The distribution of phenotypic responses within an isogenic population of cells reflects the thermodynamics of a stationary state that results from coordinated intracellular reactions. The distribution of phenotypes is the result of both deterministic and stochastic characteristics of biochemical networks. A network can be characterized by a multidimensional potential landscape and a diffusion matrix of the dynamic fluctuations between N-number of intracellular network variables. These steady state and dynamic features contribute to the heat associated with maintaining a nonequilibrium steady state. The Boltzmann H-function defines the rate of free energy dissipation of a system and provides a framework for determining the heat associated with the nonequilibrium steady state. Normal mode analysis can be used to simplify the many-bodied problem by rotation of the diffusion matrix and corresponding landscape to identify degrees of freedom associated with complex clusters of network variables and the dynamics of their fluctuations. This experimentally accessible analysis allows evaluation of the relative thermodynamic contributions from network components, which provides insight into the composition of the network and the appropriate interpretation of the presence and concentration of each network component. We conjecture that there is an upper limit to the rate of dissipative heat produced by a biological system, and we also show that the dissipative heat has a lower bound. The magnitudes of the landscape gradients and the dynamic correlated fluctuations of network variables determine the relative importance of network components to network stability and adaptability.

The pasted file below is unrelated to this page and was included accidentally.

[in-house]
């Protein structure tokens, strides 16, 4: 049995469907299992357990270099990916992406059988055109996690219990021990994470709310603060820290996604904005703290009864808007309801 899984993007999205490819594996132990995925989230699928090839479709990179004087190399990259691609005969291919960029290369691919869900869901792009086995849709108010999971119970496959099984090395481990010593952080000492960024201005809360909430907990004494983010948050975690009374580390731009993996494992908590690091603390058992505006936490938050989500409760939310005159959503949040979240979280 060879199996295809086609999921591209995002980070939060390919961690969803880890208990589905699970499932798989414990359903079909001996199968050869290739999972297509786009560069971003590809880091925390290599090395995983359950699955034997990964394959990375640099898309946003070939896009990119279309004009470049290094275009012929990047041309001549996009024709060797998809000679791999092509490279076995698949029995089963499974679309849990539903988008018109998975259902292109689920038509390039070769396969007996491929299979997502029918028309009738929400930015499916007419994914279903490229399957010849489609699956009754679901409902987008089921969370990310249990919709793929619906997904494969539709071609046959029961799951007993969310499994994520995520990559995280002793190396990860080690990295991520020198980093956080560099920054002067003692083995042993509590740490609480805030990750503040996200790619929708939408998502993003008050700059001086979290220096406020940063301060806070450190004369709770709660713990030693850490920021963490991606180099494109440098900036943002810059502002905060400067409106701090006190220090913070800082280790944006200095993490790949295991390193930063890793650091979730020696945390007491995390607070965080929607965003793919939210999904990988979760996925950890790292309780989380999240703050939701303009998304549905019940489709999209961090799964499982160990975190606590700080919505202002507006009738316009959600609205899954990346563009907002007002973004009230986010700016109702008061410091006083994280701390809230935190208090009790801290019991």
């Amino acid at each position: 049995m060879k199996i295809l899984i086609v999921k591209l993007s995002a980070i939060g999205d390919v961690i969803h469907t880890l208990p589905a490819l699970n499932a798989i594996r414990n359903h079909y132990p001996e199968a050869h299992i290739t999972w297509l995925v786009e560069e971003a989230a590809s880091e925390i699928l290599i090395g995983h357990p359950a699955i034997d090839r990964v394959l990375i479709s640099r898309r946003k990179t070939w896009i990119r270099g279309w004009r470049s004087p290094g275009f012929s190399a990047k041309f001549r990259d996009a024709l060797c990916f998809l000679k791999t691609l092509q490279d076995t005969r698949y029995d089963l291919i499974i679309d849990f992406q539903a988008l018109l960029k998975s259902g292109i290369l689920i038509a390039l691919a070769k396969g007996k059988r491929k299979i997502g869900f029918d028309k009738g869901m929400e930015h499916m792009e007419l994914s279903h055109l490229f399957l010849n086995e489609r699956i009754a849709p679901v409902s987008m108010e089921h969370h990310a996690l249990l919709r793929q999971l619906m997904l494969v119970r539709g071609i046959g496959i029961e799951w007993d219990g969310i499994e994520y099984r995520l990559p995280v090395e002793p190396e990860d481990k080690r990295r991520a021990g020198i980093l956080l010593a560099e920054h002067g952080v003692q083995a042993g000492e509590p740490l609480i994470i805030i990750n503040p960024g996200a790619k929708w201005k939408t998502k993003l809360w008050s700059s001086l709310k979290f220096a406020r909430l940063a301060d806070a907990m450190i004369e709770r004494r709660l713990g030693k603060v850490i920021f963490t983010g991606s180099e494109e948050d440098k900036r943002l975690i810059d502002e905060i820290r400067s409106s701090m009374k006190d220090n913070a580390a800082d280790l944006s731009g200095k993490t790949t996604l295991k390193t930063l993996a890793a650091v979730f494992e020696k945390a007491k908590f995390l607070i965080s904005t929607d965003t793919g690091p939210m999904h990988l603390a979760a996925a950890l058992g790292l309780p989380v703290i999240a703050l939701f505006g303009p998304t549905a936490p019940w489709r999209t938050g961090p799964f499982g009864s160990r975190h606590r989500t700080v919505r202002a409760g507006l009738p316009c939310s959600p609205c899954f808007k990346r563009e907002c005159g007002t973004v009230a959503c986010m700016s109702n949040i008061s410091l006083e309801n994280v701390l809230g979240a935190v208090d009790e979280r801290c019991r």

Proceedings of the National Academy of Sciences
Potential landscape, Free energy dissipation, Homeostasis, diffusion matrix